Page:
“Parents of girls here have no issues if a school closes as they are not interested in educating them anyway. Had there been pressure from the parents, maybe the education department, too, would have been pushed into finding and appointing teachers in the school,” said Mr Bhatti.
“It is simple,” said a village sage, pointing towards the lush cotton, sugarcane and rice fields. “If everyone here starts giving importance to education, and starts sending their children to school, who will grow up to work in the fields? The Zaradaris, Jamalis, Rinds, Brohis, Keerios and Dahiris do not want that to happen.”
According to the data from Alif Ailaan, there are 2,695 government schools in Shaheed Benazirabad. Of them, only 210 are either middle or high schools.
According to the government’s own data, 299 schools are marked ‘closed’.
According to a Supreme Court petition regarding the miserable condition of schools in Dec 2013: “As per report of the District & Sessions Judge, Benazirabad, ... 202 schools are non-functional and 355 schools are in the nature of ghost schools. Encroachments exist on the properties of 112 schools by influential persons and villagers. ... On the question pertaining to litigation concerning schools lands, it has been stated that two matters are pending in the courts in this regard.”
Going by the district education rankings of 2014, Shaheed Benazirabad is ranked 90th of the 146 districts. The net enrolment of girls in primary schools is 40 per cent and it drops to 8pc in middle school. For boys the enrolment in primary schools is 58pc and 20pc in middle schools. Also 69pc of class five students cannot read a story in Urdu or Sindhi from a class two book. And 79pc of class five students cannot read a sentence in English from class two book. The school infrastructure is ranked 69th in 146 districts. Then 75pc of all government schools are housed in a building termed ‘condition unsatisfactory’.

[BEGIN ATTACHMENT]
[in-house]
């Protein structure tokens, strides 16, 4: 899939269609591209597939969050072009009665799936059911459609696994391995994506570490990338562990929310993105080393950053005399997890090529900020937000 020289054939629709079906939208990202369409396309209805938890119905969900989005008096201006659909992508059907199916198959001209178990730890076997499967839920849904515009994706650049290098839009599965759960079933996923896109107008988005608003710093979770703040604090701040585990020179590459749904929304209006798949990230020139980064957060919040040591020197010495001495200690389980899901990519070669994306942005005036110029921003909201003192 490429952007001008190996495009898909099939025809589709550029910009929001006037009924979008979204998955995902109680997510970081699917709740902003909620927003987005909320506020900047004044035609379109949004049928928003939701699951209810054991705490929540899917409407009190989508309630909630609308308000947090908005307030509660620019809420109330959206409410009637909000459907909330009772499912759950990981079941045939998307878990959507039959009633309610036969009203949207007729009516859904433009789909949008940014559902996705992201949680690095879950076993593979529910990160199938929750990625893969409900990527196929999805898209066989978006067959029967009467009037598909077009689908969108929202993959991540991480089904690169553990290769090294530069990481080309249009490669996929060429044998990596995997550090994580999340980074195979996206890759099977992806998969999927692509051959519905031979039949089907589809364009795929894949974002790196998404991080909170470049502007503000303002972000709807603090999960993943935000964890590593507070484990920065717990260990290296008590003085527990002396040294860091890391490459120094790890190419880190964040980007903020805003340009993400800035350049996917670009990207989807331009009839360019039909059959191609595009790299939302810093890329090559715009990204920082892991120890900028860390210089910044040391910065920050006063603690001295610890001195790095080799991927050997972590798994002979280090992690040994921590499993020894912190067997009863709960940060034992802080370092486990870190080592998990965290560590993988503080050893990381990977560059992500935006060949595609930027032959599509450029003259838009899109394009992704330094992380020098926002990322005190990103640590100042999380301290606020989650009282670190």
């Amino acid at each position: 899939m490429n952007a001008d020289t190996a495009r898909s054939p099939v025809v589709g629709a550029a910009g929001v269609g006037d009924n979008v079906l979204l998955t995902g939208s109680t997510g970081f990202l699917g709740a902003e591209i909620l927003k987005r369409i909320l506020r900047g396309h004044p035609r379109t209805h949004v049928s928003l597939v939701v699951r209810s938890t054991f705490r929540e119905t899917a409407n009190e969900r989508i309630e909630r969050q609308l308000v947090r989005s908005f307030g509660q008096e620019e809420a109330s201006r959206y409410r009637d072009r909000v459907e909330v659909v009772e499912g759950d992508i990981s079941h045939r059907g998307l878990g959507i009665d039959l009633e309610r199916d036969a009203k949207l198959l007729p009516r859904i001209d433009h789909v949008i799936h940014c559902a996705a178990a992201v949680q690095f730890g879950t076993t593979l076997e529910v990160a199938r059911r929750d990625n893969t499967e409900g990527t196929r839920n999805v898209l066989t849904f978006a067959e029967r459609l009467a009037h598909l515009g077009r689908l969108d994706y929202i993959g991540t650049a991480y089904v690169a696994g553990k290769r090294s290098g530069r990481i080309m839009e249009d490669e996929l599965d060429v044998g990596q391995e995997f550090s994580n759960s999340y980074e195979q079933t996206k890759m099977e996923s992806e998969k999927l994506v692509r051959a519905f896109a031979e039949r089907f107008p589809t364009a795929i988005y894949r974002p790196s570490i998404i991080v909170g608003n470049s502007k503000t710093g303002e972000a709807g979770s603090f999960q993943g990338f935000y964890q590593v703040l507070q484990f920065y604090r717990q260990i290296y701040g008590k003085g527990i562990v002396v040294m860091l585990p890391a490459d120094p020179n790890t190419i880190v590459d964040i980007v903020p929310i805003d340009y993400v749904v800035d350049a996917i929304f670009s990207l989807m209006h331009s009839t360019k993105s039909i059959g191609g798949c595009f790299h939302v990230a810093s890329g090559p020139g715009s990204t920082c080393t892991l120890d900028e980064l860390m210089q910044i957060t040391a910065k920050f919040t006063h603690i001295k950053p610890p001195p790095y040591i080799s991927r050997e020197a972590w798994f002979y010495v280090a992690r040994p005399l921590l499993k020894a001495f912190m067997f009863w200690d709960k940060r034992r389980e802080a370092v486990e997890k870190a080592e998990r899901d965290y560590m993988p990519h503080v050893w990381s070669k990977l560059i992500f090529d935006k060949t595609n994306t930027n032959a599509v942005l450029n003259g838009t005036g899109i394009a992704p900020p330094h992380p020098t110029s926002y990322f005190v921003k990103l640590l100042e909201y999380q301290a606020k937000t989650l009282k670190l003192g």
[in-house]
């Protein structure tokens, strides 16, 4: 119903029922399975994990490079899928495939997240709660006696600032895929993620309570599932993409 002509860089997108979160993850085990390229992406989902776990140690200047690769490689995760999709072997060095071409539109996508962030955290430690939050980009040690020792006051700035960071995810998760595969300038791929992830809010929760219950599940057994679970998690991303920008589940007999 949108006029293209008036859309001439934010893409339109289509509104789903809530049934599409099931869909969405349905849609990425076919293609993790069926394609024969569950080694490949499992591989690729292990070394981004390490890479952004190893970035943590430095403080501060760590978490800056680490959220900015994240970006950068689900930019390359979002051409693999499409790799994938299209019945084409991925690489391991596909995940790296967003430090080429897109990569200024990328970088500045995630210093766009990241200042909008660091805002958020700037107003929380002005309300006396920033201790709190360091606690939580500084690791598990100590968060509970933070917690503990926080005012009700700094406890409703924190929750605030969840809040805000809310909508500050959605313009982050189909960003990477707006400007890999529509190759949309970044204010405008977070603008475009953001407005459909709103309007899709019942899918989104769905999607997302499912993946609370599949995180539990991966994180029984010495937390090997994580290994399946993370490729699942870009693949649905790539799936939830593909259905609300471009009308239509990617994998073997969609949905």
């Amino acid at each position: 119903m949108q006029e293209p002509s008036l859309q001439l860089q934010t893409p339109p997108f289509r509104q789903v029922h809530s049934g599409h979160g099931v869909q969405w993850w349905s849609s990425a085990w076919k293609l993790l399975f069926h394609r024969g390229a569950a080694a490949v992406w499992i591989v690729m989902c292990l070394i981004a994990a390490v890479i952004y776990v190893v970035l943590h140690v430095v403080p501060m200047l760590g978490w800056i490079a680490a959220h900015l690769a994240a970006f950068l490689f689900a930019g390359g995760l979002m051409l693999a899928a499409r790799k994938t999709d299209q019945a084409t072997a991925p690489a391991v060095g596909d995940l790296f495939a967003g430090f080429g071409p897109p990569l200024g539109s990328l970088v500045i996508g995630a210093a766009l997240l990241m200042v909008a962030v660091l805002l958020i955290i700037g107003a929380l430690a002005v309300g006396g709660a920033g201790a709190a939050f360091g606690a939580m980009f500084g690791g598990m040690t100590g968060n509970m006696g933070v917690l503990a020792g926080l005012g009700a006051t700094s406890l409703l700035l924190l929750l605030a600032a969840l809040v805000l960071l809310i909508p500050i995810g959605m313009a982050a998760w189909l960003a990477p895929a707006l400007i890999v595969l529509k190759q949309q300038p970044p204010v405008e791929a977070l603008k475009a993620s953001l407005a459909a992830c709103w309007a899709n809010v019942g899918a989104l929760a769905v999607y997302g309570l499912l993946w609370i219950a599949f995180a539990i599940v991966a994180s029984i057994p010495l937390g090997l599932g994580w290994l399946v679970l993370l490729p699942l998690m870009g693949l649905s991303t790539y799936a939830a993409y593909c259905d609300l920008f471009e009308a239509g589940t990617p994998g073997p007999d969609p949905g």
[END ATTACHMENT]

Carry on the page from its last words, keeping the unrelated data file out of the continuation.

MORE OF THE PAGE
The district has been a Zardari family and Pakistan Peoples Party stronghold since 1988. The former president’s sister, MNA Faryal Talpur, has served twice as a district Nazima, with another sister, Dr Azra Pechuho, has been elected from the same constituency thrice (2002, 2008 and 2013). Hakim Ali Zardari, their father, served as an MNA in 1970, 1988, and 1993. And, of course, the district, formerly Nawabshah, was named after the former prime minister, Benazir Bhutto, in 2008.
“Well, the MNAs elected from here hardly ever visit the area though the MPAs take some interest,” Mr Bhatti said.
MPA Syed Fasih Shah from the rural side of the district agreed that there was a definite problem. “The teachers who have been appointed by the education department don’t take their jobs seriously. Education minister Nisar Khuhro has taken notice of this. We have also been asking the teachers to pull up their socks. But it has only worked to an extent,” he said.
Meanwhile, MPA Tariq Masood Arain from the city side was happy to report that the schools in the city were doing far better. “But, yes, there is a problem in the villages as during previous governments most school buildings were built as a gift to please landlords in exchange for political favours. Even a village with 10 homes will have two schools.
New census and research is needed to see how many homes there are in a village and how many schools are needed where,” he said.
“Also it would be better to appoint a teacher from the same village for a school there. If someone comes to teach from somewhere else, he or she won’t care. A local teacher can at least care about his village and also be pressured by the area residents to do the job right.”
Published in Dawn, August 15th, 2014